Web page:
You know what it’s like to be pregnant and to give birth. But surrogacy is an entirely new rodeo. Here are seven things that first-time surrogates should know before they start:
The Number of Appointments
As you’ll remember from previous pregnancies, there can be quite a few appointments involved in a standard, healthy pregnancy. With a gestational pregnancy, however, the number of appointments will be significantly increased.
Even after all the appointments and scheduled tests confirm that you’re physically healthy enough for surrogacy, you’ll need to attend appointments for fertility treatments and embryo transfers. This stage involves close monitoring of your uterine lining and hormone levels, as well as how your body is generally responding to the medication, so you’ll be in and out of the fertility clinic often. Once you’re confirmed pregnant, you’ll still be much more closely monitored than you would be in non-surrogate pregnancies. In IVF situations, doctors want to make sure the embryo “sticks!”
Throughout the pregnancy, even if things are stable and progressing normally, you’ll attend more appointments with your OBGYN than you typically would. It’s a major time commitment, and first-time surrogates are often surprised at just how many appointments there really are.
The Side Effects of the Medications
Not every surrogate will experience side effects from the fertility medications she’s prescribed, but it can definitely be irritating. There are quite a few medications you’ll be expected to take and at very specific times. Some you’ll need to inject, some are taken orally, and some may even be administered via a patch.
Side effects of all these medications can vary, but surrogates have commonly experienced headaches, nausea, vaginal discharge and hot flashes. The severity of the side effects can vary, too. But for those who do experience medication side effects, the discomfort can detract from the excitement.
How Slow the Early Steps Feel
So much of the pre-pregnancy surrogacy process feels like you’re hurrying to wait. And then you’ll wait some more. Completing the application, going through the screening process — all that feels painfully slow when you’re excited to meet your intended parents.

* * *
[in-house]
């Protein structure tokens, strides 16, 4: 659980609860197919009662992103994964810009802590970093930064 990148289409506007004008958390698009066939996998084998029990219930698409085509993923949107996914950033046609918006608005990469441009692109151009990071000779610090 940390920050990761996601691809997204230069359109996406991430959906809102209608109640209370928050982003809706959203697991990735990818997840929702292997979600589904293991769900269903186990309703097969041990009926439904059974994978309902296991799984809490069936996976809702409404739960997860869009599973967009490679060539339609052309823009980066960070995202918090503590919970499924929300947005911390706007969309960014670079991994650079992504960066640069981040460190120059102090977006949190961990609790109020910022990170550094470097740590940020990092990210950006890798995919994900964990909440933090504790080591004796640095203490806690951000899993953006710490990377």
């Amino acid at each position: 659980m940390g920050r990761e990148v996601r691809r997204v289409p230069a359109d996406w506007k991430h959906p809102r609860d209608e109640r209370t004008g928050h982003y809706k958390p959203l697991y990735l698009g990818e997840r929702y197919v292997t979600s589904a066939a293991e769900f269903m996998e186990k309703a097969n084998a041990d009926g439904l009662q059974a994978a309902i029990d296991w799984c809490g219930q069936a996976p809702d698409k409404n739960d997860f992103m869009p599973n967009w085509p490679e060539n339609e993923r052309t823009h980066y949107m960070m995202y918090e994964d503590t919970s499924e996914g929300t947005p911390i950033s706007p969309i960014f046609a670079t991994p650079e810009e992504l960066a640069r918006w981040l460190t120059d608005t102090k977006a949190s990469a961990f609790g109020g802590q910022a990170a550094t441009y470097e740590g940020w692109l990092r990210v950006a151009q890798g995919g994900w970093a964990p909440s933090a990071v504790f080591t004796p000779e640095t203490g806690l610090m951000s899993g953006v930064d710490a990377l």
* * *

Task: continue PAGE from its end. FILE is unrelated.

And, then once you’ve been matched, you go through the legal stage, which can also feel like it drags on. You’re excited to get pregnant! But the process of getting pregnant feels like it takes forever, too — months of medications, appointments and more waiting for the perfect time to transfer an embryo.
Don’t worry; you’ll get there eventually. You’ll just need to develop some patience along the way!
How Fast the Pregnancy Feels
Despite how long the pre-pregnancy part of surrogacy feels, the pregnancy will fly by in comparison. Maybe it feels that way because you won’t be busy with any of the baby preparations you’ve had to handle in the past. All you have to do is attend appointments and take care of yourself!
In many ways, this pregnancy may be more relaxing than your previous ones, because the intended parents are the ones doing all the pre-baby prep.
The Vetting Process
Like most professionals, American Surrogacy carefully selects surrogates. Many women have a heart generous enough to carry a child for someone else, but only a few women will meet the physical and emotional requirements to become a surrogate.
The vetting process is lengthy and can be pretty tedious. There’s plenty of paperwork to submit, questions to answer, medical exams you’ll need to complete and more. All of this can feel frustrating and, at times, a little invasive — but it’s important for your health and safety, as well as the baby’s, and for the legal protection of intended parents.
We (and you) need to be absolutely sure that you’re physically, mentally and emotionally ready for this. So the screening process is a surprisingly big, but necessary, hill to climb. Remember that we want you to meet the requirements, too!
How Long it Takes to Collect Medical Records
Don’t underestimate how long it’ll take to gather the necessary paperwork and records for your screening process. A doctor will need to review your medical records, including prenatal records and birth histories. These are to ensure that your body handles pregnancy well, that you’ve had no past complications, to review any current medications or potential health risks and more.
Your American Surrogacy specialist will walk you through all the records you’ll need to submit, but obtaining those can be a pain. You might have to reach out to different doctors at different locations, and they can take a while to get back to you. A word of advice: Start as early as possible and keep at it!
How Different This Hospital Experience Is
In comparison to past births, many first-time surrogates are surprised at how relaxing their time in the hospital is. Once the baby is born and the hard part is over, your job is pretty much done. In the past, you’ve had a newborn on your hands, but now you can just focus on resting and recovering.
At most, you’ll be pumping for the intended parents, and that’s only if you’ve agreed to do so in your surrogacy contract. No feedings in the middle of the night, no crying baby — just well-earned sleep and the satisfaction of seeing the family you helped unite.
First-time surrogates are often surprised at the ways in which this experience differs from their past pregnancies. What were some of the things that you were surprised by in your first surrogacy journey? Let us know in the comments!